To say it again: From 2010 through 2019, U.S.-based big businesses, as a group, spent more than half their net profits buying back claims to their own future profits — i.e. helping their future shareholders extract even more wealth from forthcoming corporate endeavors. More than half.
If you want to understand how the world really works, corporate marketers are a far better source than mainstream economists. The latter, of course, have long insisted that capitalism is the ultimate expression and accommodation of human reason. At the level of theorizing individual behavior, that still-regnant claim rests on the homo economicus axiom, which insists (invariably without serious examination of relevant evidence) that ordinary people are, first and foremost, walking calculators.
Here, meanwhile, is what those who are in charge of actually selling actual capitalist products have to say on this topic:
Experiences shape how consumers feel about brands, including factors such as service, quality of products and amenities.
Advertising has always needed to appeal to consumers’ emotions as the most rudimentary form of engagement, and that has not changed.
Emotions actually play a more significant role in purchase behavior than price and convenience…
There’s a point at which a customer’s positive or negative experience is so strong that it can transcend the rational aspects of a brand (e.g., quality, price, service). That’s why creating and guiding the customer experience is so important. Experience creates emotion, emotion fuels engagement and both together impact brand and business outcomes. [Source: adage.com, March 4, 2015]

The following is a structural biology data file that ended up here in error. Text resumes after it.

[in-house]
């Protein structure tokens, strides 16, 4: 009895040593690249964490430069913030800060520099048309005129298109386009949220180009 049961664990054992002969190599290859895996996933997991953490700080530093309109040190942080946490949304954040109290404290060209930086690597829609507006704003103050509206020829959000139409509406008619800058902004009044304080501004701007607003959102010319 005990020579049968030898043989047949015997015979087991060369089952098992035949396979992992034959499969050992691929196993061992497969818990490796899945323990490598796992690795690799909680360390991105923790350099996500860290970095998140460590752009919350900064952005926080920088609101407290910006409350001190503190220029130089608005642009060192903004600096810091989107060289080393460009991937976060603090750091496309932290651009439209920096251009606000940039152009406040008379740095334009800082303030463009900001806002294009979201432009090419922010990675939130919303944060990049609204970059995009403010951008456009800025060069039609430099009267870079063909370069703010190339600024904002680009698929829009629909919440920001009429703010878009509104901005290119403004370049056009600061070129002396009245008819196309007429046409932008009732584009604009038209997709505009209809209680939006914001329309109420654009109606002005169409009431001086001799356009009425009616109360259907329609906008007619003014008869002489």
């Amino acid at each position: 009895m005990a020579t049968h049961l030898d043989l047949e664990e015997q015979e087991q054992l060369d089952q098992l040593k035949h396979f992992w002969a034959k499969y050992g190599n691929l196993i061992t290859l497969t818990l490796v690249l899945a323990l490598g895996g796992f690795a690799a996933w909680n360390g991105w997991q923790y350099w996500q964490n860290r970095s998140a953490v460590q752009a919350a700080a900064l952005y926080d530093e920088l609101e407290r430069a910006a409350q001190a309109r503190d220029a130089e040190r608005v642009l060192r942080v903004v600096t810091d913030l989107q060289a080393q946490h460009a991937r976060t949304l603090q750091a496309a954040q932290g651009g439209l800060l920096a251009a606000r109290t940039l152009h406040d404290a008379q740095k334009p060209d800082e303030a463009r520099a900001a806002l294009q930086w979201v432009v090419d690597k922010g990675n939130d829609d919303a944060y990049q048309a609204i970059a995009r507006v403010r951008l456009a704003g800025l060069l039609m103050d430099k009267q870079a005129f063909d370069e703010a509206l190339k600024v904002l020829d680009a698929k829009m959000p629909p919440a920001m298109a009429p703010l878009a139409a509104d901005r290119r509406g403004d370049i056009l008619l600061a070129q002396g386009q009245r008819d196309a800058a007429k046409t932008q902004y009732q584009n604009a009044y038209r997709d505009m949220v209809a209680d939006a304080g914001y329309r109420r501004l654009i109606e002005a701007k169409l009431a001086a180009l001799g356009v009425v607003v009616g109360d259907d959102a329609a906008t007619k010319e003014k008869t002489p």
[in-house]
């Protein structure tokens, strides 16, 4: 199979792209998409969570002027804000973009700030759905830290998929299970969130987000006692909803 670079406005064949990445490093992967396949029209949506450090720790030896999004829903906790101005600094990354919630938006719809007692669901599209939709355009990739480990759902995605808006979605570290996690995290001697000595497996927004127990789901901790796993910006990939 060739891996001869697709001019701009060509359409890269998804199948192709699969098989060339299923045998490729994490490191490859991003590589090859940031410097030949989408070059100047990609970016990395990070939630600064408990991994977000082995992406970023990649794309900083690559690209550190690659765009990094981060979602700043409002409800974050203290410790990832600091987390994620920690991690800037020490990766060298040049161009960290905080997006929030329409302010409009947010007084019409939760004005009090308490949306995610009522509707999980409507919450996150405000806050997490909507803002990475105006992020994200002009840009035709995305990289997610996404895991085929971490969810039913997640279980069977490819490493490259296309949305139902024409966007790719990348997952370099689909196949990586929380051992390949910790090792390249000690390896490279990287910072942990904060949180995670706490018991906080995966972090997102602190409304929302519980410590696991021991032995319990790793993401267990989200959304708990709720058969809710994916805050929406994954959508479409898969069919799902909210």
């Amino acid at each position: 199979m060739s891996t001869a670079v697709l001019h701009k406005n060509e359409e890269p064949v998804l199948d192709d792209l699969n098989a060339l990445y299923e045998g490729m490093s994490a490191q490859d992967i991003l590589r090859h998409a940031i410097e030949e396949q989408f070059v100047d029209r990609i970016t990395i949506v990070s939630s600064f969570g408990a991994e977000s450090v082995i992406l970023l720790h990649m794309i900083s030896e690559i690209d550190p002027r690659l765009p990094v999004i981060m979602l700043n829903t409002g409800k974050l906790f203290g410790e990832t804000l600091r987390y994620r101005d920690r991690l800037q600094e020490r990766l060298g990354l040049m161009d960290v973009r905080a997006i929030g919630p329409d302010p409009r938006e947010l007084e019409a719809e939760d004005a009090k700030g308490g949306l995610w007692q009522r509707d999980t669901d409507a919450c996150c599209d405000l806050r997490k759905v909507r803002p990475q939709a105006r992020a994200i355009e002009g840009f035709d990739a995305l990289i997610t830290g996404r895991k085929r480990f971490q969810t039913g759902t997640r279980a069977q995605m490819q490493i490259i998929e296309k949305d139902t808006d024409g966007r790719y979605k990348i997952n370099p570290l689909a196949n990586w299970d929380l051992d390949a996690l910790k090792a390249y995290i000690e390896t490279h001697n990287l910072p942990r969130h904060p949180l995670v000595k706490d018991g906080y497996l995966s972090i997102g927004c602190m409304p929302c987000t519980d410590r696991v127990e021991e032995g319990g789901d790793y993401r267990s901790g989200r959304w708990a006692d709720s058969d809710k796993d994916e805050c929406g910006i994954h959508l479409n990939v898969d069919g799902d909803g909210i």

As investment outlets outside the financial casinos get harder and harder to find, and as almost all new wealth continues to pile up in the coffers of the hilariously/Orwellianly self-proclaimed “job creators,” the reality is that corporate capitalism is getting increasingly dependent on selling increasingly ornate luxury goods to the elite and the merely comfortable.
Consider the latest news that the size of new houses being built has returned to its pre-crash trend of steady, record-breaking increases. Why is that? Is it some feature, as many “consumer culture” analysts would surely have it, of national character, of collective greed and psychosis? “Americans love bigness!”
Not so much. “To get an answer, just take a look at WHO is buying new homes,” says the NAHB itself. Here’s the click-to-expand graph:
The Associated Press ran a story yesterday on still more record-setting income flow for the overclass. Penned by Bernard Condon and Paul Wiseman, it is a true monument to our market-totalitarian times. The authors express perplexity in the face of the basic facts:
Profits have a curious, sometimes counterintuitive, impact on the economy. Unexpectedly strong earnings don’t necessarily translate into surprising economic strength. Consider that profits have surged since the Great Recession ended in 2009, even as the economy has struggled to recover. That’s because companies made profits mostly by slashing jobs and cutting costs.
What? You mean not all capital that gets amassed returns to “job creation”? Giving the rich more money might not be the best answer to all problems? Who’d have thunk it? Could there be something wrong with mainstream intuition, not to mention the central political tenet of the last 32 years? What could it be?